The Clear Imperative for Cloud Applications

Research shows that legacy ERP 1.0 systems were not designed for usability and insight. More than three quarters of business leaders say their current ERP system doesn’t meet their requirements, let alone future plans. These systems lack modern best-practice capabilities needed to compete and grow. To enable today’s data-driven organisation, the very foundation from which you are operating needs to be re-established; it needs to be “modernised”. Oracle’s goal is to help you navigate your own journey to modernisation by sharing the knowledge we’ve gained working with many thousands of customers using both legacy and modern ERP systems. To that end, we’ve crafted this handbook series outlining the fundamental characteristics that define modern cloud enterprise applications.

59% of global companies report being burdened by ERP landscape complexity which creates challenges in their: IT systems, business processes, company policies, governance models and data management.

From ERP 1.0 to ERP 2.0

The rapid evolution of the cloud has dramatically altered the ERP landscape for companies of all sizes. Coupled with mobile platforms, our work anywhere/anytime culture requires modern cloud-based ERP systems not tied to yesterday’s back office, on-premises environments. This next generation of ERP, or “ERP 2.0,” builds upon the formidable history of “ERP 1.0,” but eliminates the need for multi-year projects and heavy customisation.

ERP 2.0 delivers solutions rapidly through the cloud so organisations can respond quickly to volatile markets and industry disruption, while supporting next-generation employees with security, insight and agility.

Business-critical collaboration and decision making depends upon both enterprise data access and analysis, and modern ERP systems deliver the infrastructure and tools required to do the job. The world is far more complex and competitive than when ERP 1.0 first arrived on in-house mainframes. Finance and technology are inexorably linked, as growing volumes of data drive not just operations and reporting, but critical business decisions. Aligning ERP 2.0 with a company’s people and products delivers digitally enabled business agility, which translates into greater operational and sales success.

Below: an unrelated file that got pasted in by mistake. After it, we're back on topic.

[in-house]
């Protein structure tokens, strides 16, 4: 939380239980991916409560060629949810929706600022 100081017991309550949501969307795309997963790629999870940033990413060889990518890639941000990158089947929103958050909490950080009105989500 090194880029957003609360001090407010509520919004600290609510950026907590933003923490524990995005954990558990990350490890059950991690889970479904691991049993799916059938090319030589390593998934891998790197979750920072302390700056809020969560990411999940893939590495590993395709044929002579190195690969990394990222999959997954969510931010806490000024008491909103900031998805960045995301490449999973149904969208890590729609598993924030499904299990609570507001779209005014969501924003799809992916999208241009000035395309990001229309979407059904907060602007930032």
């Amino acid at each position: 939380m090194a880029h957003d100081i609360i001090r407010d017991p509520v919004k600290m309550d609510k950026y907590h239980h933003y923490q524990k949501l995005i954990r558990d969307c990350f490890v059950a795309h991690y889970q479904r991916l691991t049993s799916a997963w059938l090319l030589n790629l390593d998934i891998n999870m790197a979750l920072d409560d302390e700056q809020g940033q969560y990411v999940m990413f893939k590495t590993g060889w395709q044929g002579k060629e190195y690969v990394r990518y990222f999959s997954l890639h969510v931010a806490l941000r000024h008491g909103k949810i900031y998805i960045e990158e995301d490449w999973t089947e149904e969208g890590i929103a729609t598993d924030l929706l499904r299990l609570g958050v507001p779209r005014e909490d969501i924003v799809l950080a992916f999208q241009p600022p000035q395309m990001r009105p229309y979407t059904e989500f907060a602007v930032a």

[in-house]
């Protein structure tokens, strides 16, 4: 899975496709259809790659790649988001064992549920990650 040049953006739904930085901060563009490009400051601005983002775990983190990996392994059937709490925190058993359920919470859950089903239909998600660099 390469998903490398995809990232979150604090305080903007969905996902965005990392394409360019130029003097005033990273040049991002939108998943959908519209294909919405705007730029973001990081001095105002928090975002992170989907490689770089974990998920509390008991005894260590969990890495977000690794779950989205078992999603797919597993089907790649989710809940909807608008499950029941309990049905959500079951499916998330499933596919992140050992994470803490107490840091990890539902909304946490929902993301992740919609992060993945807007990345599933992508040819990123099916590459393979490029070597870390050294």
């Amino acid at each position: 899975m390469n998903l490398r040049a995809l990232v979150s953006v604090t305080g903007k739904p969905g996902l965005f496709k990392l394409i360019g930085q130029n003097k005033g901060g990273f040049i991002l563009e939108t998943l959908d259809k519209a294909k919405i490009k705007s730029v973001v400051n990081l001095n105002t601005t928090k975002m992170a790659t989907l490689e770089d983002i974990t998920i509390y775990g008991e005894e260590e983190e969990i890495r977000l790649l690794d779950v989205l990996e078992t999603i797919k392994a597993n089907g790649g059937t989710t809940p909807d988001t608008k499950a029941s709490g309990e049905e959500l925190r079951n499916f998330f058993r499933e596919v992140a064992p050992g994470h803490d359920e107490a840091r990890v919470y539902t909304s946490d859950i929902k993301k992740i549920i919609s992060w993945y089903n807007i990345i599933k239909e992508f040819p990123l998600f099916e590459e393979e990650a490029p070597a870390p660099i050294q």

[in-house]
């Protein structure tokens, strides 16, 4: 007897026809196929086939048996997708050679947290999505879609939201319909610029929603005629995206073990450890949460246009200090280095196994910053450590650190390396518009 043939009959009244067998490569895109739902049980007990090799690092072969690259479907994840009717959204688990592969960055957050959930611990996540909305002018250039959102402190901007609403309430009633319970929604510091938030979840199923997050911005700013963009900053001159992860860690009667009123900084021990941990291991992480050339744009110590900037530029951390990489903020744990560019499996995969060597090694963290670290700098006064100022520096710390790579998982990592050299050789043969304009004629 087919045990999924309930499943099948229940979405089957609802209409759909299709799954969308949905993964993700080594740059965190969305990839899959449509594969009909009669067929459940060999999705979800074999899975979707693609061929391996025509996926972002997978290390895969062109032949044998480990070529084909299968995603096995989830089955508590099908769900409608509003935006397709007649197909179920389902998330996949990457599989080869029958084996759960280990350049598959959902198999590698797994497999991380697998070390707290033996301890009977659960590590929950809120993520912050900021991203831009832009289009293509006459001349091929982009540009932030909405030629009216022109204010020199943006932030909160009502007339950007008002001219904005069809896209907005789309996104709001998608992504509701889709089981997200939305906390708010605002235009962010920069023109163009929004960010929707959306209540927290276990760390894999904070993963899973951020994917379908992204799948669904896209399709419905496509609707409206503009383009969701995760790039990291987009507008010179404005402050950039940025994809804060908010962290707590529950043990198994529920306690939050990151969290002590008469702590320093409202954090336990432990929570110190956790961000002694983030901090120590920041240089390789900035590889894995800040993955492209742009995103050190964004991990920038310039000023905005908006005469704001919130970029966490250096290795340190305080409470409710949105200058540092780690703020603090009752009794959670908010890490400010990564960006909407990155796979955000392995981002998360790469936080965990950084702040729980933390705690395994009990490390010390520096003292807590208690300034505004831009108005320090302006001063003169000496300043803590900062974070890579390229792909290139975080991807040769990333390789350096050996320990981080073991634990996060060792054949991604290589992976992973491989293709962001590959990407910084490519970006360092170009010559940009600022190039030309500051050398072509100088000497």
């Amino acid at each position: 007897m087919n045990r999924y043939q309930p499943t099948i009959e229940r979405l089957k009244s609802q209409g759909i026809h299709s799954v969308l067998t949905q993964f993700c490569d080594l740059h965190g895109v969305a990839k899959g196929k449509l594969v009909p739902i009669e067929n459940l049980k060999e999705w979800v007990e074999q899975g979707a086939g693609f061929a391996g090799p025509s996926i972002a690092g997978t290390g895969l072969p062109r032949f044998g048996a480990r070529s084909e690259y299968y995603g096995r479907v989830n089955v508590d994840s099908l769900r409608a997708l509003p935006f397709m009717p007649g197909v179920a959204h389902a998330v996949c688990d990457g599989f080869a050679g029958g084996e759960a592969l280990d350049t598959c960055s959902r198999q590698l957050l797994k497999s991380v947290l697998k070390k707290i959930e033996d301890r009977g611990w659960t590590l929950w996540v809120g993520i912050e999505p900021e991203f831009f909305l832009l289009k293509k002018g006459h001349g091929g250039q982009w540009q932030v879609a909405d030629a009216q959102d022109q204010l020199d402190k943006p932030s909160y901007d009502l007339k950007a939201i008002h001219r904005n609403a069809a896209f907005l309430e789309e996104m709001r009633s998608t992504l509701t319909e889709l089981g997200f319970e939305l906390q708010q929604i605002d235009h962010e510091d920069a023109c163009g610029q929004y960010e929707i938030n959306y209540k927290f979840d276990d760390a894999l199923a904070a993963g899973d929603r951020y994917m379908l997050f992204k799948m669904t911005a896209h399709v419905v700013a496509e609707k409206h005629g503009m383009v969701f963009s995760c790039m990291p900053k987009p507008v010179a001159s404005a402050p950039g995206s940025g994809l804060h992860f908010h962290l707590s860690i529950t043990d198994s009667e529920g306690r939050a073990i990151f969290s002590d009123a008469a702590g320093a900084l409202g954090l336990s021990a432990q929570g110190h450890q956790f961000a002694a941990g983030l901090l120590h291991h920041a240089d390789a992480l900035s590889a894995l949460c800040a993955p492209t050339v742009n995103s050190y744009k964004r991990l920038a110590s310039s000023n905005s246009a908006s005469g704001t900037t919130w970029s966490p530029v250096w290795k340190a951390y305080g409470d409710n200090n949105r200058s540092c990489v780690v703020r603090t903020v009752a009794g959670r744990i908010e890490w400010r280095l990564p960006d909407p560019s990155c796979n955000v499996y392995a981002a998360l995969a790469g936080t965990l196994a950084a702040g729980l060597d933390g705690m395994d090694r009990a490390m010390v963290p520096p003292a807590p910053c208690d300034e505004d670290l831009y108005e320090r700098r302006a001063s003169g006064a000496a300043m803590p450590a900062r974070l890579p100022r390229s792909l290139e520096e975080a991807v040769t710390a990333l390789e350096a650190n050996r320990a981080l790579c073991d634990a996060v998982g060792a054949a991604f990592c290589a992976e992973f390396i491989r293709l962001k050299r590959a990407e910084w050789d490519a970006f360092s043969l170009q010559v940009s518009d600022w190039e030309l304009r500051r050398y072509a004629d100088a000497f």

Now is the Right Time to Modernise Your ERP

There is no argument that legacy ERP 1.0 systems deliver significant horsepower to run your organisation, set customer experiences, and directly impact how you fare against competitors. However, you need to consider the technological and generational changes taking place in your business and how your current on-premises environment could be holding you back. Regardless of business size, there are three key inflection points where the need to modernise becomes apparent; most organisations are experiencing at least one point today:

Operational Efficiency

Does your current ERP support your operational goals? Consider if you’ve acquired a company using a different ERP; your legacy ERP is in need of an upgrade; you’re launching a subsidiary; or you’re moving to a shared-services model. If you are faced with any of these scenarios, achieving operational efficiency has become a priority; therefore, ERP modernisation needs to be part of the conversation.

Digital Transformation

Today’s users demand a level of collaboration and ease not previously expected from on-premises solutions. In addition, their expectations for ERP systems reflect the ubiquity of digital technology in their lives. They also require a single source of truth that cascades all operational functions; real-time analytics with customised role-based dashboards, plus mobile access, with social collaboration – all with ease and speed in upgrades.

Growth and Confidence

Growth is often synonymous with global expansion, increasing financial complexity with distinct accounting, reporting and compliance requirements. Add in acquisitions, divestitures, new markets, customer growth or IPO preparations, and the need to model these opportunities and their impacts requires having the right systems with processes in place to support increased regulatory scrutiny.

Whichever inflection point describes your organisation, you need a modernisation strategy that fits your needs, culture, budget, and timeline. Acknowledging where your current ERP does not support your business objectives is the first step in your ERP modernisation journey.